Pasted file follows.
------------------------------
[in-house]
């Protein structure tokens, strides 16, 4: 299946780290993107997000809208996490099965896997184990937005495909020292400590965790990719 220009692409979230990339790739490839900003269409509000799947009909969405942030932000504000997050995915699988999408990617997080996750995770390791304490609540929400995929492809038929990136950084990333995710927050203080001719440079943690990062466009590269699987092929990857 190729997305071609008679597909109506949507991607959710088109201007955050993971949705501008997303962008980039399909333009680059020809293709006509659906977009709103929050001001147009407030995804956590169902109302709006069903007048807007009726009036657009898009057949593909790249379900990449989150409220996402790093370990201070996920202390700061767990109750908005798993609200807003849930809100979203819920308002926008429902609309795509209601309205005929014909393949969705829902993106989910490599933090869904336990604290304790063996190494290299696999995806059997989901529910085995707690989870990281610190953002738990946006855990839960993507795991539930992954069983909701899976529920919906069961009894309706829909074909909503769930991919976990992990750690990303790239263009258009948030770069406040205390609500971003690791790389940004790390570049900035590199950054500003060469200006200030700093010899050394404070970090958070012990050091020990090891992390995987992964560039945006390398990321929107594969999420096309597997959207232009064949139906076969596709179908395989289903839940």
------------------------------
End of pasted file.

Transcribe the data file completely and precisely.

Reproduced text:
[in-house]
């Protein structure tokens, strides 16, 4: 299946780290993107997000809208996490099965896997184990937005495909020292400590965790990719 220009692409979230990339790739490839900003269409509000799947009909969405942030932000504000997050995915699988999408990617997080996750995770390791304490609540929400995929492809038929990136950084990333995710927050203080001719440079943690990062466009590269699987092929990857 190729997305071609008679597909109506949507991607959710088109201007955050993971949705501008997303962008980039399909333009680059020809293709006509659906977009709103929050001001147009407030995804956590169902109302709006069903007048807007009726009036657009898009057949593909790249379900990449989150409220996402790093370990201070996920202390700061767990109750908005798993609200807003849930809100979203819920308002926008429902609309795509209601309205005929014909393949969705829902993106989910490599933090869904336990604290304790063996190494290299696999995806059997989901529910085995707690989870990281610190953002738990946006855990839960993507795991539930992954069983909701899976529920919906069961009894309706829909074909909503769930991919976990992990750690990303790239263009258009948030770069406040205390609500971003690791790389940004790390570049900035590199950054500003060469200006200030700093010899050394404070970090958070012990050091020990090891992390995987992964560039945006390398990321929107594969999420096309597997959207232009064949139906076969596709179908395989289903839940």